The days after the tragedy, there began a tribute to Dale that would last the season, the asking of tough questions to NASCAR, and even some fan anger.  NASCAR found answering questions about what caused Dale's death difficult.  Some of the blame was placed on a broken lap belt.  A fracture at the base of the skull, which may have happened by his head hitting the steering wheel, is believed to be the main cause.  The photos of Earnhardt's autopsy photos are sealed by request of his widow Teresa.  
 
In the days following Dale's death, some fans turned anger towards Sterling Marlin, the driver who accidentally made contact with Earnhardt at the start of the wreck.  Sterling and his family was the target of threats and hate mail.  Later that week, in his first news conference since his father's death, Dale Earnhardt Jr. publicly came to Marlin's defense.  He said that any threats against Sterling would not be tolerated.  Marlin would be cleared of wrongdoing in NASCAR's investigation and the threats against him stopped.
 
One of the troubling things in the aftermath of Dale Earnhardt's fatal crash was in 2000, three drivers died in on track incidents.  In May, Busch Series driver Adam Petty died in a practice crash at New Hampshire.  In July, at the same track, Winston Cup driver Kenny Irwin died in a practice crash.  In October, Truck Series driver Tony Roper was killed during a race at the Texas Motor Speedway.  It left many to wonder why more wasn't done in regards to driver safety.  After Dale Earnhardt's death, it was clear that NASCAR had to act.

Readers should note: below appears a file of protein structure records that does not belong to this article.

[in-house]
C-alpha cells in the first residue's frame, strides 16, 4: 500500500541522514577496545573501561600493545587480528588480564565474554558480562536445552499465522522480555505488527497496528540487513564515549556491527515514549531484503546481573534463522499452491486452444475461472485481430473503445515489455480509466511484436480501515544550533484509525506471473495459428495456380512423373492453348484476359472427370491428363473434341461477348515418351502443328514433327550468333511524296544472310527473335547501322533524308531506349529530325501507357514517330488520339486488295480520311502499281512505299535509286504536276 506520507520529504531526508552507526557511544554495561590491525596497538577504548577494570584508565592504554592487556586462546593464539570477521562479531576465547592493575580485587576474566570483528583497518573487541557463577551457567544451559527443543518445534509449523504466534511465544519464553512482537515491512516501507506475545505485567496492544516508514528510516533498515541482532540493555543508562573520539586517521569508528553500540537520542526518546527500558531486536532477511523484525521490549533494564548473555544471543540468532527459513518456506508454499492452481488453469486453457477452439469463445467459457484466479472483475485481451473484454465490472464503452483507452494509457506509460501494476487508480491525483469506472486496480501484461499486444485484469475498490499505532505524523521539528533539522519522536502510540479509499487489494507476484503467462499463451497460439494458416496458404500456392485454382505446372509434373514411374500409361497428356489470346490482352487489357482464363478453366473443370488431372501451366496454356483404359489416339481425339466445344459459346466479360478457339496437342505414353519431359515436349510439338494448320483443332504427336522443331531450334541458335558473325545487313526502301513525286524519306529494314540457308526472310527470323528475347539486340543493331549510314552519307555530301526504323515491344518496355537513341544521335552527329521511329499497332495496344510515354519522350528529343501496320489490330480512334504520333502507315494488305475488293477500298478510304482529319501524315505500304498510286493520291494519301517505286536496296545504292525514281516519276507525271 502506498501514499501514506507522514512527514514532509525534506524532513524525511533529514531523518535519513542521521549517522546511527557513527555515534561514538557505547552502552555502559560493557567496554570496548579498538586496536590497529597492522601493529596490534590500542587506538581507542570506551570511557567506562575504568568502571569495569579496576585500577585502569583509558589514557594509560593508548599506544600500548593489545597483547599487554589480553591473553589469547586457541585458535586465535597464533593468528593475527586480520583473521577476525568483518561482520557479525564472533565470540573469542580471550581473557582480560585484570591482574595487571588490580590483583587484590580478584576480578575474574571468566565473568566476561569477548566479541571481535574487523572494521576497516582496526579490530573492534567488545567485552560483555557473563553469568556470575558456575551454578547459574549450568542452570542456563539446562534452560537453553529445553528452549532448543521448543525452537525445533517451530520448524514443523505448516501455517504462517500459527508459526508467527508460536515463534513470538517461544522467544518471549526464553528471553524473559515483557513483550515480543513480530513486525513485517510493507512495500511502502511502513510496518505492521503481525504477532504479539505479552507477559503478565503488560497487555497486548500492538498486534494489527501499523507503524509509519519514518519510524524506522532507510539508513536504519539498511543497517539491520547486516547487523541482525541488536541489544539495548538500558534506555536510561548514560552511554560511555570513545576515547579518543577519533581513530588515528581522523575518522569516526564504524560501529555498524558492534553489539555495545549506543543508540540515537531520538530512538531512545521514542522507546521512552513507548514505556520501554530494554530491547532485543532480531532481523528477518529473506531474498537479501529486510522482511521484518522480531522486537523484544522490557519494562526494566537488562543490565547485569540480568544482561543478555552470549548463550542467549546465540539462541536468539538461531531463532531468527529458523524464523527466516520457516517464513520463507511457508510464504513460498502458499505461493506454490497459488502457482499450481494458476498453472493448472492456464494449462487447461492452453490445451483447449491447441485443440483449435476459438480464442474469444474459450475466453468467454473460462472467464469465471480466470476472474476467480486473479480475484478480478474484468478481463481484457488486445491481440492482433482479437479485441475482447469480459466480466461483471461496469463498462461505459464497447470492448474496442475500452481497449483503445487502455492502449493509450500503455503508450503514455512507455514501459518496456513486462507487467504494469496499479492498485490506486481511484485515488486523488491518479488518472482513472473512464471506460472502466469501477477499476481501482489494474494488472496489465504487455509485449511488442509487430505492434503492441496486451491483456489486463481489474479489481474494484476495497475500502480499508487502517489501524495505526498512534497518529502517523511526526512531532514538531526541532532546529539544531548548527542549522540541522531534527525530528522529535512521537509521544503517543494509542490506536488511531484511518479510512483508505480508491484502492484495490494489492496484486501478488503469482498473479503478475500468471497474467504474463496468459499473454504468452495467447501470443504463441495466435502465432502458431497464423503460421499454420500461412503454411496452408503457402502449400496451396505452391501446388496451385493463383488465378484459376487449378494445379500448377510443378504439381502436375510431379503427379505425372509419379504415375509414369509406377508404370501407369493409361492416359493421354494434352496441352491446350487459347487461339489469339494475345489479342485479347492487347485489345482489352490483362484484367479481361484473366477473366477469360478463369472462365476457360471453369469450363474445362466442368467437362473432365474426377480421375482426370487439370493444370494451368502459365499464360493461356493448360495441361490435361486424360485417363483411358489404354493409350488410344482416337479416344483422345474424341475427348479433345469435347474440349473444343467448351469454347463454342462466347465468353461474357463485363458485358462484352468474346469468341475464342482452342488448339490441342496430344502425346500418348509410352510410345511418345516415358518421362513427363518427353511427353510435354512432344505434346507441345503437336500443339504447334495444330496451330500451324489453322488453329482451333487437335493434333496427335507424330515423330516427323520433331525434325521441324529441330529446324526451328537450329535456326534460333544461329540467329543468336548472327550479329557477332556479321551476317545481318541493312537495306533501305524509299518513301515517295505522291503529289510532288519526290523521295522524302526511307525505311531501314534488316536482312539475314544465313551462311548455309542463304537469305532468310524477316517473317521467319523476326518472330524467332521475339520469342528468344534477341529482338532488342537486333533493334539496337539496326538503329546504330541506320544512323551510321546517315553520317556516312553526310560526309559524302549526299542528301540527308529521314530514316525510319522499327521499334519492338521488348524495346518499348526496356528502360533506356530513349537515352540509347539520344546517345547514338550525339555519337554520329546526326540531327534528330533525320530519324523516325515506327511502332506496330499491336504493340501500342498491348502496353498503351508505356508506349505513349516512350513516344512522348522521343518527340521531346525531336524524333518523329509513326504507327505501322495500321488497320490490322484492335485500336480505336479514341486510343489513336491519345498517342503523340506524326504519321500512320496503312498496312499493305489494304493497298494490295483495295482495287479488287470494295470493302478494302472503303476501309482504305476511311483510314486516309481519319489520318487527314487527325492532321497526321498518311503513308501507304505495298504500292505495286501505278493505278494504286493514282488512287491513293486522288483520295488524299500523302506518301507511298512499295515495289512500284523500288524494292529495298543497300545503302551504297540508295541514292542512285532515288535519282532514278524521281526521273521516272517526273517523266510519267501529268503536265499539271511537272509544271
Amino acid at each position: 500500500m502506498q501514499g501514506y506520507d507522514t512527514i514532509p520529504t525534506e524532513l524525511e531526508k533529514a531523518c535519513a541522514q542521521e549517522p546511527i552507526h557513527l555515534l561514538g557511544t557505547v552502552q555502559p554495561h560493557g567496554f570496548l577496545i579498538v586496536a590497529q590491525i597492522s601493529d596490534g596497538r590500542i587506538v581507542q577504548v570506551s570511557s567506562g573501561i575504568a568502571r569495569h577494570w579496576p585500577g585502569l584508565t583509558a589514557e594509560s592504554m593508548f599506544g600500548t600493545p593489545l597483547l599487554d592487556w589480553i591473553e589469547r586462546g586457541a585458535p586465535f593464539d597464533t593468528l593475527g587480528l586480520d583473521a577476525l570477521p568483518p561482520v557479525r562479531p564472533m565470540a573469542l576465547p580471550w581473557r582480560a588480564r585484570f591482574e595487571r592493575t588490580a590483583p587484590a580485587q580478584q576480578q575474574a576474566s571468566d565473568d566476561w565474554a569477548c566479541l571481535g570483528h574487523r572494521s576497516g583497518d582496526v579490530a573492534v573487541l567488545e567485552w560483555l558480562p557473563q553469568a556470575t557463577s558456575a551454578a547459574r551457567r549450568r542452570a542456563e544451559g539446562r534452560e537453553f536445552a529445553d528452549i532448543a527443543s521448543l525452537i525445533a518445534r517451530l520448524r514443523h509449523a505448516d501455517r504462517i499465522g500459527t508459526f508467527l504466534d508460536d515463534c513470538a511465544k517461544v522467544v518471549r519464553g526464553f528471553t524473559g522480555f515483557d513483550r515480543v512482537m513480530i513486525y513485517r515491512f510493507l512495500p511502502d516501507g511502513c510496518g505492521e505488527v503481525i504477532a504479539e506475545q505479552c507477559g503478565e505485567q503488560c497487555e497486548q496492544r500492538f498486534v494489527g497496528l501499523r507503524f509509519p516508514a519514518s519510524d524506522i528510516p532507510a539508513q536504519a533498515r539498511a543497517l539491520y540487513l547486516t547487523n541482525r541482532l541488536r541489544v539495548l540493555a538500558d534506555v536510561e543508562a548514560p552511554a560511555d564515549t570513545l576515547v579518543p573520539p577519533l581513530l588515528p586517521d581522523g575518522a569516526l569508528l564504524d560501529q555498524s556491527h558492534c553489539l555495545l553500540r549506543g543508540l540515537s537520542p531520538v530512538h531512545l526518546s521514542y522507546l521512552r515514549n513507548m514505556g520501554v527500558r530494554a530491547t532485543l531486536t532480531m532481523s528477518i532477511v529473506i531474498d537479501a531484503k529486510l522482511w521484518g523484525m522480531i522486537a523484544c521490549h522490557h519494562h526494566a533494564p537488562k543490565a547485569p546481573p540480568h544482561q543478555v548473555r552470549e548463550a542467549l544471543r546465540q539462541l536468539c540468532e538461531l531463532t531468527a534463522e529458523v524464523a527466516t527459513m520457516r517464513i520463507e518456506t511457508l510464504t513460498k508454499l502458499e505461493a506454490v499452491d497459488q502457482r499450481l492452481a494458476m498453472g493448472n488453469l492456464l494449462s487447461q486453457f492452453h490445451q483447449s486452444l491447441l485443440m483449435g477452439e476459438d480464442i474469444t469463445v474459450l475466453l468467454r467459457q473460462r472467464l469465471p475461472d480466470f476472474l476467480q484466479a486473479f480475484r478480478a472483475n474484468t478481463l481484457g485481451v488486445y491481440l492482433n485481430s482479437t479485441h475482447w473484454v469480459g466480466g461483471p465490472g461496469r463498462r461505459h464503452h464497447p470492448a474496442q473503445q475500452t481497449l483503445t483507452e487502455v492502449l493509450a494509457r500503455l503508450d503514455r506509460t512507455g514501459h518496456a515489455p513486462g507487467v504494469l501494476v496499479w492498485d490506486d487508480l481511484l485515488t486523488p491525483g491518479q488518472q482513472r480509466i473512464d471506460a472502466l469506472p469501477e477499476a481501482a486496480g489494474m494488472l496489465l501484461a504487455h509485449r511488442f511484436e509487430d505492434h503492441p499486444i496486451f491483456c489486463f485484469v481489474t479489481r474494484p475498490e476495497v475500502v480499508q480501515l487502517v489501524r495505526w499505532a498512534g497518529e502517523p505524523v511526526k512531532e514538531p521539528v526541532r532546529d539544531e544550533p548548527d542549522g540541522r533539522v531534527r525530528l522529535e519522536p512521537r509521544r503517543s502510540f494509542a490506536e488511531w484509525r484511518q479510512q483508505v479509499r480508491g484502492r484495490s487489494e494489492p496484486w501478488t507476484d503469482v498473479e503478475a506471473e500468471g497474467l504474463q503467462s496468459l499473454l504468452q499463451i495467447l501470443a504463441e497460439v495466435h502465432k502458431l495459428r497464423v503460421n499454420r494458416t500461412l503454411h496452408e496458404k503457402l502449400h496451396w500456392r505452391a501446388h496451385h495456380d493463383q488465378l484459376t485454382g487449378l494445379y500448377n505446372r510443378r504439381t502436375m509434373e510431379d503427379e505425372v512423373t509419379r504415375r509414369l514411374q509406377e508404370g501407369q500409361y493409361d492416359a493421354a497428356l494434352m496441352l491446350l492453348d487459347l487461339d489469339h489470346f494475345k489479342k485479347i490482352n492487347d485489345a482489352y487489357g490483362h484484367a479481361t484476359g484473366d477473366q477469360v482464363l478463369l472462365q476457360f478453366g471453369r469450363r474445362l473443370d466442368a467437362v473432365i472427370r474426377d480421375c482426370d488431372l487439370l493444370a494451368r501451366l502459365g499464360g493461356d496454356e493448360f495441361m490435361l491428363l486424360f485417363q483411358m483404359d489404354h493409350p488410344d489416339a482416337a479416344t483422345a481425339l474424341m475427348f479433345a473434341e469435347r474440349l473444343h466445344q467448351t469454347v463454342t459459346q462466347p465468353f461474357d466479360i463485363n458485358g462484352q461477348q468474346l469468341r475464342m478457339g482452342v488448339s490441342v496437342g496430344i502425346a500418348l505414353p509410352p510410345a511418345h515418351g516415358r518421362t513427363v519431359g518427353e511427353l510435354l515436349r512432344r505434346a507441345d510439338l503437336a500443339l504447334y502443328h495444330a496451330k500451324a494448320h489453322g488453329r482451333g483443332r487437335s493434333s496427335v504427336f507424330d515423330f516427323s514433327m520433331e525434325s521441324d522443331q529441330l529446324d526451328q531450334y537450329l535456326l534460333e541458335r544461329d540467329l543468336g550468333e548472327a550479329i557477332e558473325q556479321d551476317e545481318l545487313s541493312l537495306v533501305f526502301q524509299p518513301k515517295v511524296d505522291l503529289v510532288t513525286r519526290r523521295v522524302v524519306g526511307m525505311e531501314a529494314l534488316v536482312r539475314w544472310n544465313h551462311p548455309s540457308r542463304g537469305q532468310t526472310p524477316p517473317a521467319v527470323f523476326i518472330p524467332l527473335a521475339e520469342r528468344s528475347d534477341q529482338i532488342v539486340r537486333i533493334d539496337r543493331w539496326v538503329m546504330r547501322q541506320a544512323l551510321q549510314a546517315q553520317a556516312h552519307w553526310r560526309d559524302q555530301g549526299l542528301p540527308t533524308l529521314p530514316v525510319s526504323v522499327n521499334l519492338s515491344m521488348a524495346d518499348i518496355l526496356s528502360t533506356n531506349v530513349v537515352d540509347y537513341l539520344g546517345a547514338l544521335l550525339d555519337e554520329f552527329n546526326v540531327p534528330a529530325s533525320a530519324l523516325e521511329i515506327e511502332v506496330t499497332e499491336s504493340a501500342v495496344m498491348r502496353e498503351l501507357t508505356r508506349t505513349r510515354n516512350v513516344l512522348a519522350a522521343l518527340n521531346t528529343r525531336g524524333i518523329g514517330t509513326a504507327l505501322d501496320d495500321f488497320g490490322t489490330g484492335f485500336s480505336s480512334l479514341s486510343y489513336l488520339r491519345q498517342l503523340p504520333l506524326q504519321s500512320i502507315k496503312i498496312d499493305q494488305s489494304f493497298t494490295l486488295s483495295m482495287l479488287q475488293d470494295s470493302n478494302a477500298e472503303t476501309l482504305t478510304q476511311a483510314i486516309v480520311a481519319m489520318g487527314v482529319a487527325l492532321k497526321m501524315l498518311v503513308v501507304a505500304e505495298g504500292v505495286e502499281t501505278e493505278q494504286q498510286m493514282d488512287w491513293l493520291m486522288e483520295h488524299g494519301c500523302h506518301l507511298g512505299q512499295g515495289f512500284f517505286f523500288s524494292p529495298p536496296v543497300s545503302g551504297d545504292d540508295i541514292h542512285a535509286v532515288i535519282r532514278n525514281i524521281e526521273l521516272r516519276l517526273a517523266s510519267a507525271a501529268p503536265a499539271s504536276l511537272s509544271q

Almost immediately after the Daytona 500, most drivers started wearing a head and neck restraint called the HANS device.  Later in that season, the HANS and another head and neck restraint called the Hutchens (which was kind of a full body device) were required to be worn by the drivers.  Today, only the HANS is used in NASCAR.  The sport also started looking at the race tracks.  A new softer wall, called "SAFER Barriers" were put in place.  They are designed to keep the energy that is made when a car crashes away from the driver.  Safety was also a prime reason for the development of The Car of Tomorrow, which made it's debut at Bristol in March of 2007 and will be used on the full time Sprint Cup schedule in 2008.  Since 2001, there has not been a fatal crash in the Winston/Nextel Cup and Busch Series.
 
NASCAR returned to Daytona in July for the Pepsi 400, the first race since Dale Earnhardt's death.  In the closing laps, following a caution, Dale Earnhardt Jr. had a performance that reminded many of his father.  Dale Jr was in sixth place at the restart with six laps to go, then raced to the front and won the race, sparking one of the most emotional scenes in NASCAR history.  It was a performance that would have made his father proud.  Perhaps more than anything else, that helped NASCAR and the fans emotionally heal some after the Daytona 500.

By:  CrimsonCowboy